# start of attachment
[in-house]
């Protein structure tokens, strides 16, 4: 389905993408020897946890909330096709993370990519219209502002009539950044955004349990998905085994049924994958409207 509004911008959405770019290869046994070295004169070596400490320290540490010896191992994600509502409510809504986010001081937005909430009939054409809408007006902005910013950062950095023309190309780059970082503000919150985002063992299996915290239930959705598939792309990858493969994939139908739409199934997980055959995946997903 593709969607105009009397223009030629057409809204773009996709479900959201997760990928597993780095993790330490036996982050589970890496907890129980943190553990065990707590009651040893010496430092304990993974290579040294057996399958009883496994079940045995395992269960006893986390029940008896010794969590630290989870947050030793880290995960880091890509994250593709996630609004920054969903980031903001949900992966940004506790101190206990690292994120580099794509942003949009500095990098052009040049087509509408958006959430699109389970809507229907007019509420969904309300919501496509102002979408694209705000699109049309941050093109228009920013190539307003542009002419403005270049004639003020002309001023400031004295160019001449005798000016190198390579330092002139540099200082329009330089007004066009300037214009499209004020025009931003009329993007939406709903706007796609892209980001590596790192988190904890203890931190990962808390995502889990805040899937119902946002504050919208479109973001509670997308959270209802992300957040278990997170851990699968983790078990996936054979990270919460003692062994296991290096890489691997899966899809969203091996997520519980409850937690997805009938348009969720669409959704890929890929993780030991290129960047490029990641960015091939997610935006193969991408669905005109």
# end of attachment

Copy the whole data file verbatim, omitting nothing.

[in-house]
């Protein structure tokens, strides 16, 4: 389905993408020897946890909330096709993370990519219209502002009539950044955004349990998905085994049924994958409207 509004911008959405770019290869046994070295004169070596400490320290540490010896191992994600509502409510809504986010001081937005909430009939054409809408007006902005910013950062950095023309190309780059970082503000919150985002063992299996915290239930959705598939792309990858493969994939139908739409199934997980055959995946997903 593709969607105009009397223009030629057409809204773009996709479900959201997760990928597993780095993790330490036996982050589970890496907890129980943190553990065990707590009651040893010496430092304990993974290579040294057996399958009883496994079940045995395992269960006893986390029940008896010794969590630290989870947050030793880290995960880091890509994250593709996630609004920054969903980031903001949900992966940004506790101190206990690292994120580099794509942003949009500095990098052009040049087509509408958006959430699109389970809507229907007019509420969904309300919501496509102002979408694209705000699109049309941050093109228009920013190539307003542009002419403005270049004639003020002309001023400031004295160019001449005798000016190198390579330092002139540099200082329009330089007004066009300037214009499209004020025009931003009329993007939406709903706007796609892209980001590596790192988190904890203890931190990962808390995502889990805040899937119902946002504050919208479109973001509670997308959270209802992300957040278990997170851990699968983790078990996936054979990270919460003692062994296991290096890489691997899966899809969203091996997520519980409850937690997805009938348009969720669409959704890929890929993780030991290129960047490029990641960015091939997610935006193969991408669905005109």